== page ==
For me – bottom line – it goes back to WHO I am accountable to in my life. I believe with every fiber of my being that there is a God and He is Creator and that He has gifted us with this very precious resource. I consider it nothing short of Worship to be able to steward this little corner of the world. We consider it our privilege and honor to take the yield from His blessings and our labors, preserve them, and to gift excesses to those in need in our community.

NOTHING about any of this is new.

It is the way it was done in my Mother’s day.

It is the way it was done in my Grandmother’s day.

It is the way it was done in my Great-Grandmother’s day.

…and for generations prior.

My fervent hope is that my children, my children’s children, and for generations to come – it will continue to be an important part of life. That they will never take for granted the beauty of this thing.

If you’re an urban homesteader, consider joining us in celebrating this beautiful thing we do – and make a stand for the unrestrained right to proudly declare so. There is a Facebook group to check out here. Other excellent posts to read here and here.

Spicy Sausage Lasagna

When I was considerably younger – gosh, like half of my current age. (Gee, that was a while ago!) I worked at Nike International, Ltd. Not too terribly long into my employ there I met the nicest, funniest, most gracious lady by the name of Ardy. She was not only nice, funny, and gracious, but she – oh, so importantly – shared my faith, and an appreciation and love of good food.

Early on into our relationship Ardy learned I knew how to crochet. She proposed a swap… she had a lovely antique dining table that she’d like to have covered with a crocheted table cloth, and I had a Bible that was in tatters… she thought I could perhaps crochet her a table cloth, and that perhaps she could have my very favorite Bible rebound in leather.

I quickly agreed to her proposed course of action and glibly told her it’d take me a few weeks to make her tablecloth.

HA!

Over the course of the :ahem: year-long making of said (even if I do say so myself) lovely tablecloth I would stop by her lovely home to have the table try the tablecloth on for size.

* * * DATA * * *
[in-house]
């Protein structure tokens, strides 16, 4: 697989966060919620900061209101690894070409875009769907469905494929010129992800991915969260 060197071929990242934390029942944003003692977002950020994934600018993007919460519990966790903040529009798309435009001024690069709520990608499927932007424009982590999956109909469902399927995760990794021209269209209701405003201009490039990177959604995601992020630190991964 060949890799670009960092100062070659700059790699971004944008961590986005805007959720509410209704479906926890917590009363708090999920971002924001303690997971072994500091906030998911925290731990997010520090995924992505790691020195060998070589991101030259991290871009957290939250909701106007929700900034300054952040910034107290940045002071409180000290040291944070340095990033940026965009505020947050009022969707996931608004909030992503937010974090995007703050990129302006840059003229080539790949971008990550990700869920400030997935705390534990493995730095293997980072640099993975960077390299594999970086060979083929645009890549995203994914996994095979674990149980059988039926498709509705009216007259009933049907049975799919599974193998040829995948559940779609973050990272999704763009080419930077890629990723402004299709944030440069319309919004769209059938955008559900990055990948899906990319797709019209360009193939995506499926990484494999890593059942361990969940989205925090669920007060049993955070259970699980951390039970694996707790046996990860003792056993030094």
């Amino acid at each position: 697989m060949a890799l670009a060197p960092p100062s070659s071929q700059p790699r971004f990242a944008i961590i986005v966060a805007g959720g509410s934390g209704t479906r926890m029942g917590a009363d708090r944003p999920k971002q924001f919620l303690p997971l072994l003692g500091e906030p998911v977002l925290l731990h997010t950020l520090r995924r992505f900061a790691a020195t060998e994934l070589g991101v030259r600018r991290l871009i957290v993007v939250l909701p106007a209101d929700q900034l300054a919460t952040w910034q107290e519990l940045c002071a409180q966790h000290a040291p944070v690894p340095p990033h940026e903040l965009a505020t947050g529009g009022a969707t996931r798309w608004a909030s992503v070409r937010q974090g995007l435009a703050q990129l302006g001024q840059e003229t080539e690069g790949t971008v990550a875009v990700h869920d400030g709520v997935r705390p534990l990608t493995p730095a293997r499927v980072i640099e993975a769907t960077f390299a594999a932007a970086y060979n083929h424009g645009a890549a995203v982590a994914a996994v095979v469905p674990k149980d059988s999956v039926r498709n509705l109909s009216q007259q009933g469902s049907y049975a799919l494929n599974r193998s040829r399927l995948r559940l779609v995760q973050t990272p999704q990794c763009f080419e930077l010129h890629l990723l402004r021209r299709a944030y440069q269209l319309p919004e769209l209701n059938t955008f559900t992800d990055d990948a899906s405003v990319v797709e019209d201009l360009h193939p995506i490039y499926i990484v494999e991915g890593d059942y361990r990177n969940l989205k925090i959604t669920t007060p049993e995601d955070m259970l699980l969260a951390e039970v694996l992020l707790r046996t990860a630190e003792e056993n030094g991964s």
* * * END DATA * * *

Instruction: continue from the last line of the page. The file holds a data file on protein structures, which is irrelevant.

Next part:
We, of course, would have to make dinner.

Ardy was one of those people who just encouraged my heart by being. She had this amazing fullness of all of the good things that get stuffed into who you are when you’re a child of God and just kinda ooze out of every pore because you’ve started to become more and more like Jesus. Having the very precious honor and privilege to share a meal with she and her husband in their lovely home was nothing less than a balm to my soul.

We talked food a lot, Ardy and I. One day she said, “Oh – I make the world’s best lasagna!” To which I said, “I don’t know how, because I make the world’s best lasagna!” We laughed, and then she proposed that one our next table-fitting, we combine forces to take over the lasagna-making world. I, of course, agreed!

When I learned to make lasagna years and years ago by a mostly only Italian-speaking older lady who did a lot of pointing and gesturing and speaking rapid Italian at me in the hopes that I might somehow learn a thing or two, it was always made with a mixture of lean ground beef and sweet Italian sausage for the meat portion. Honestly – it was fabulous – and you can find the recipe for it here. But Ardy made a lasagna with a sliced spicy Italian sausage – and honestly, that was the really only significant difference, the meat sauce factor – and it was fabulous.

I thought it only fair to share the fabulousness with you.

Here goes…

First, you start with cooking a pound of lasagna noodles: